Del Toro to go “Del Toro” on Pinocchio

By Staff Writer Samantha Wahl.

Guillermo del Toro is a man of substance. He’s also a man of he is also a man of history, and of fish-men, and of fantasy. Especially darkened takes on children’s tales.

Del Toro, a Mexican filmmaker, is an absolute juggernaut in the industry. Over the years he’s built an incredible body of work. In the English-speaking world, his best-known credits have been films like The Shape of Water, Hellboy, The Hobbit, and Pacific Rim.

Many critics agree that the crown jewel in del Toro’s work history is 2006’s Pan’s Labyrinth (El laberinto del fauno in its original Spanish). Pan’s Labyrinth was a sort of historical-fiction-meets-fantasy film, taking place in 1940’s Spain.

The Spain of that era was in the clutches of dictator Francisco Franco, who imposed a nationalist, authoritarian regime on the country.

Needless to say, the backdrop for Pan’s Labyrinth is quite dark.

However, main character Ofelia is a small, sweet child who is caught in the middle of the conflict. In addition to its historical fiction component, the film plays with fantasy elements. Blending together gritty reality with a dangerous-but-fascinating fantasy world, del Toro used Labyrinth to explore the idea of innocence in a violent world.

I tell you all this because del Toro is back at his formula again. Netflix has announced that del Toro is onboard with them to direct a stop-motion, musical version of Pinocchio.

This version will be set in Italy, during Benito Mussolini’s regime. (Why Italy, you may ask, from a director who usually deals with the Spanish-speaking world? Pinocchio is originally an Italian story; in fact, the name “Pinocchio” is thought to come from the Italian word for “pine wood”.)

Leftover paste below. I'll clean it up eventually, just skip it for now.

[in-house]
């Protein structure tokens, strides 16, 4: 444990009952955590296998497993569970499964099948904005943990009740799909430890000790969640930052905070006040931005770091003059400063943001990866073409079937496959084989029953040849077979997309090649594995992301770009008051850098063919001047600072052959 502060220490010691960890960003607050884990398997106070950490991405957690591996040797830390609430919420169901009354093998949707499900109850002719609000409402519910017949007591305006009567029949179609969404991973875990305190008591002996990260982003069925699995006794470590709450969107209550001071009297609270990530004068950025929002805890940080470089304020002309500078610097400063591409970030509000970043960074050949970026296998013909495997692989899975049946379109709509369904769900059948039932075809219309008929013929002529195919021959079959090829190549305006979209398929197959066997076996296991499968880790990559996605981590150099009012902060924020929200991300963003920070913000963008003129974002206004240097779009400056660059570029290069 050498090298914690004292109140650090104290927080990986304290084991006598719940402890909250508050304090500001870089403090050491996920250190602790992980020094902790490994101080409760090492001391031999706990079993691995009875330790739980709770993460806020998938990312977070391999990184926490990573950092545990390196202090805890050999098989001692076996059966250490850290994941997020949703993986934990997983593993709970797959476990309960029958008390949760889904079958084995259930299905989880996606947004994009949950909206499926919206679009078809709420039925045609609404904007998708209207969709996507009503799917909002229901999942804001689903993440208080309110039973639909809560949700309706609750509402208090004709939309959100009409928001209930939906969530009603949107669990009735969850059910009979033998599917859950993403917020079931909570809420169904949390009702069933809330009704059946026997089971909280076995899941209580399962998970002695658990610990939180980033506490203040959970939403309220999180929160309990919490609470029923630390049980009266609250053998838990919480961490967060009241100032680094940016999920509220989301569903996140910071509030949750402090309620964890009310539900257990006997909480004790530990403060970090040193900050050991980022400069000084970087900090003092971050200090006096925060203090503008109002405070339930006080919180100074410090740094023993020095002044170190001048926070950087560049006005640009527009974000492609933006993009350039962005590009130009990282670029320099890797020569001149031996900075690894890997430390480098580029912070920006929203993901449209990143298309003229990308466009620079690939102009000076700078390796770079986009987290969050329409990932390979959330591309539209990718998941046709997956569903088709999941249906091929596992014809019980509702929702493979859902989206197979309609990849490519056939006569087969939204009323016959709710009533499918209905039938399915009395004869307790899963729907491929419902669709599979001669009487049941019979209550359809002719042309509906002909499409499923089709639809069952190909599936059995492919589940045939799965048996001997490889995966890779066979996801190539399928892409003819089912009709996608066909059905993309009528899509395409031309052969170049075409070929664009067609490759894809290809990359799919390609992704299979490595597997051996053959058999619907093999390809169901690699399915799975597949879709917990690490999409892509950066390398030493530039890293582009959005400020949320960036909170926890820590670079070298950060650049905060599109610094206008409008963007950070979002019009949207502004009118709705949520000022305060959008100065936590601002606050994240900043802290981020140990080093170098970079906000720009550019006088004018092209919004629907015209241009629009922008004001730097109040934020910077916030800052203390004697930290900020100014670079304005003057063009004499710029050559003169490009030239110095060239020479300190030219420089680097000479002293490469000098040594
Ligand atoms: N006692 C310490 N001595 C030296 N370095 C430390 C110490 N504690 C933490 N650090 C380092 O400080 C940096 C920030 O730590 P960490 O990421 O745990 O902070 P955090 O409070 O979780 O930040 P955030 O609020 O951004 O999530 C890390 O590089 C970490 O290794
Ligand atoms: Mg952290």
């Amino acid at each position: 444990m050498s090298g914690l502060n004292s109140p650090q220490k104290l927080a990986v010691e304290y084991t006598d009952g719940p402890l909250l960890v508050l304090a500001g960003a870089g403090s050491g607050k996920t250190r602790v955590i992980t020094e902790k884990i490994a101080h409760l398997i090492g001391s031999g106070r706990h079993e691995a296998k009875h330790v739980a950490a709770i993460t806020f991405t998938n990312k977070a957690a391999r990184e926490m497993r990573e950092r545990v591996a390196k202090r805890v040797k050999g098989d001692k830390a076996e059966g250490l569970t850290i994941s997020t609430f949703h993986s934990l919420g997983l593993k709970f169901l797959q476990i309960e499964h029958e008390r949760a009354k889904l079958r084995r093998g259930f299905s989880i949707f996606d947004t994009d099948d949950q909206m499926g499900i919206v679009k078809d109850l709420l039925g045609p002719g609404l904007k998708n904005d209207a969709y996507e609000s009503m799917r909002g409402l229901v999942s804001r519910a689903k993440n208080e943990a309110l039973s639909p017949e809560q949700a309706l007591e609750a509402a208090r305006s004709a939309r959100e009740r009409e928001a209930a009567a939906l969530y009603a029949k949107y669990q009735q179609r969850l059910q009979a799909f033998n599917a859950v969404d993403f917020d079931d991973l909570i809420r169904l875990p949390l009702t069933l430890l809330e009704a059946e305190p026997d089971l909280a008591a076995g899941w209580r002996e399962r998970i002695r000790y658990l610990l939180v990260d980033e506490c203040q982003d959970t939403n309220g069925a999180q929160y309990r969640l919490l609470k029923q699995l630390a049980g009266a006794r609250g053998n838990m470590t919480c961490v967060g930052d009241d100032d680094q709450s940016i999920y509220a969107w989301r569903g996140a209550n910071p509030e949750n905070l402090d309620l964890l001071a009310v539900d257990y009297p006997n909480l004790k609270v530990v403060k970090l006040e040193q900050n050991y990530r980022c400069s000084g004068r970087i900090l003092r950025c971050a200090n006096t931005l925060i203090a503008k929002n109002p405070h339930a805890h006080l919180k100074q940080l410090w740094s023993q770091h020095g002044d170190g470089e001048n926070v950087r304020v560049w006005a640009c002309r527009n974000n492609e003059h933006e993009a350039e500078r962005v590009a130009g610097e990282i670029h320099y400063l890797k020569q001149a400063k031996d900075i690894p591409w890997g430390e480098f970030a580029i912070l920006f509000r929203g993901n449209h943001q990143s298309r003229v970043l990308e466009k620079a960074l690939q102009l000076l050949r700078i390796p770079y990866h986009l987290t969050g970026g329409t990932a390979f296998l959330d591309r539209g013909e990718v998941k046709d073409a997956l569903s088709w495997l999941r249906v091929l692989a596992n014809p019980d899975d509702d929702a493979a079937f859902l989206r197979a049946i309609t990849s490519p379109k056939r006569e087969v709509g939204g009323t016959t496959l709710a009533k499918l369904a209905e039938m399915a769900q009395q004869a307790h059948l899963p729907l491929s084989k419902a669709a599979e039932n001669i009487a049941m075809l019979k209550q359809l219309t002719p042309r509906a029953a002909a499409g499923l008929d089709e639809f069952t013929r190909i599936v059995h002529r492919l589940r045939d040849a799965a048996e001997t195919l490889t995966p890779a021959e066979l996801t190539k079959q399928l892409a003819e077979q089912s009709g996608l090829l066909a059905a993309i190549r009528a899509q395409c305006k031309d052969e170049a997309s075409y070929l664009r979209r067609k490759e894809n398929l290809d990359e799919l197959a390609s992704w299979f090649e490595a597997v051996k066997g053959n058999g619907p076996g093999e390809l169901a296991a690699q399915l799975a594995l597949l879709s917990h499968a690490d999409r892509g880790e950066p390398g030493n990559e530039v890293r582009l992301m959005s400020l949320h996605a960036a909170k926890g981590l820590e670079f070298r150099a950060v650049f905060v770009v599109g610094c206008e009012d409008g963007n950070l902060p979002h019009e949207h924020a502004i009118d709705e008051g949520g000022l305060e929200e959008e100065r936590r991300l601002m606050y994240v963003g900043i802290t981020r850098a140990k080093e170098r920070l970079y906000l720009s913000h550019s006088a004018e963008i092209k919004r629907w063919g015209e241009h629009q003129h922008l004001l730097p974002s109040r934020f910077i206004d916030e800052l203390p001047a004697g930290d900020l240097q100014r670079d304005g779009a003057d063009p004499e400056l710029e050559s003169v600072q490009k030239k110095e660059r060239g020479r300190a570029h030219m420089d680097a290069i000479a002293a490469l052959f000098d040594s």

Also associated with the project are Mackinnon and Saunders, the same puppet-making/animation studio that brought Tim Burton’s Corpse Bride to life in 2005. The project is going to be classic del Toro: retrospective, dark, and exploring the boundaries between innocence and corruption.

The director himself said as much in a statement: “In our story, Pinocchio is an innocent soul with an uncaring father who gets lost in a world he cannot comprehend. He embarks on an extraordinary journey that leaves him with a deep understanding of his father and the real world.”

What will the “real world” mean for Pinocchio under del Toro’s direction? Sure, he usually has to face a creepy, cigar-smoking fox, but how will living in Mussolini-controlled Italy amp up his loss of innocence? We’ll just have to wait and see.

Pinocchio will be del Toro’s first stop-motion endeavor. It’s an intriguing choice for a story about creating life where there is usually none. Traditionally, Pinocchio the puppet is given life through the love and dedication of his father Gepetto. (The effect that del Toro’s switch to an “uncaring” Gepetto has on this part of the story will be interesting.)
Similarly, stop-motion animation is a labor of love that creates life where there is not any.

You could argue that any form of animation does that, but what makes stop-motion especially fitting is that it involves sculptures. Sculptures are moved painstakingly slowly, photographed thousands on thousands of times, and then those photographs are combined to create the illusion that the sculptures are alive, moving on their own.

A film made that way is a fitting tribute to the story of the ultimate labor of love, of Pinocchio, the original sculpture brought to life.

At the same time, between del Toro’s past works and the darkness of Mussolini’s Italy, it’s clear that Pinocchio will be a more twisted fantasy than fans of Disney’s classic adaptation may be expecting.

In short, this film is shaping up to be the most Guillermo del Toro thing that Guillermo del Toro has ever done. Strap in. It’ll be dark, and it it’ll probably be creepy, but if history is any indication, we are in for a dark, creepy treat.

Pinocchio is set to begin production by the end of 2018. Netflix has not announced a release date for it.



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